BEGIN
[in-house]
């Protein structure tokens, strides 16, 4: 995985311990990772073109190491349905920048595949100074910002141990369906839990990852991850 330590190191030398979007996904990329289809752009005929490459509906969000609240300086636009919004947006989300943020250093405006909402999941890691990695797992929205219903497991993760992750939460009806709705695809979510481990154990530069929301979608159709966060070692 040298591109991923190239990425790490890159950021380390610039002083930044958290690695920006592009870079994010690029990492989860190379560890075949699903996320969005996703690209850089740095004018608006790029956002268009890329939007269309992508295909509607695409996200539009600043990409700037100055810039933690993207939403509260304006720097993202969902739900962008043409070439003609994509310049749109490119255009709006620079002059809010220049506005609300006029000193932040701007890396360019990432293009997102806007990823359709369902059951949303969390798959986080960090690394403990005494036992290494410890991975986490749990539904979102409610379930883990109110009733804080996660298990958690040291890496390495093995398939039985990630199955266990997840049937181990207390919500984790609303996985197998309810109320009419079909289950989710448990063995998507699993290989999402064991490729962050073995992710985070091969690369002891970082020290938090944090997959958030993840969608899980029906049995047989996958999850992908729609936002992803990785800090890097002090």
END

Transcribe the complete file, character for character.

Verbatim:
[in-house]
């Protein structure tokens, strides 16, 4: 995985311990990772073109190491349905920048595949100074910002141990369906839990990852991850 330590190191030398979007996904990329289809752009005929490459509906969000609240300086636009919004947006989300943020250093405006909402999941890691990695797992929205219903497991993760992750939460009806709705695809979510481990154990530069929301979608159709966060070692 040298591109991923190239990425790490890159950021380390610039002083930044958290690695920006592009870079994010690029990492989860190379560890075949699903996320969005996703690209850089740095004018608006790029956002268009890329939007269309992508295909509607695409996200539009600043990409700037100055810039933690993207939403509260304006720097993202969902739900962008043409070439003609994509310049749109490119255009709006620079002059809010220049506005609300006029000193932040701007890396360019990432293009997102806007990823359709369902059951949303969390798959986080960090690394403990005494036992290494410890991975986490749990539904979102409610379930883990109110009733804080996660298990958690040291890496390495093995398939039985990630199955266990997840049937181990207390919500984790609303996985197998309810109320009419079909289950989710448990063995998507699993290989999402064991490729962050073995992710985070091969690369002891970082020290938090944090997959958030993840969608899980029906049995047989996958999850992908729609936002992803990785800090890097002090």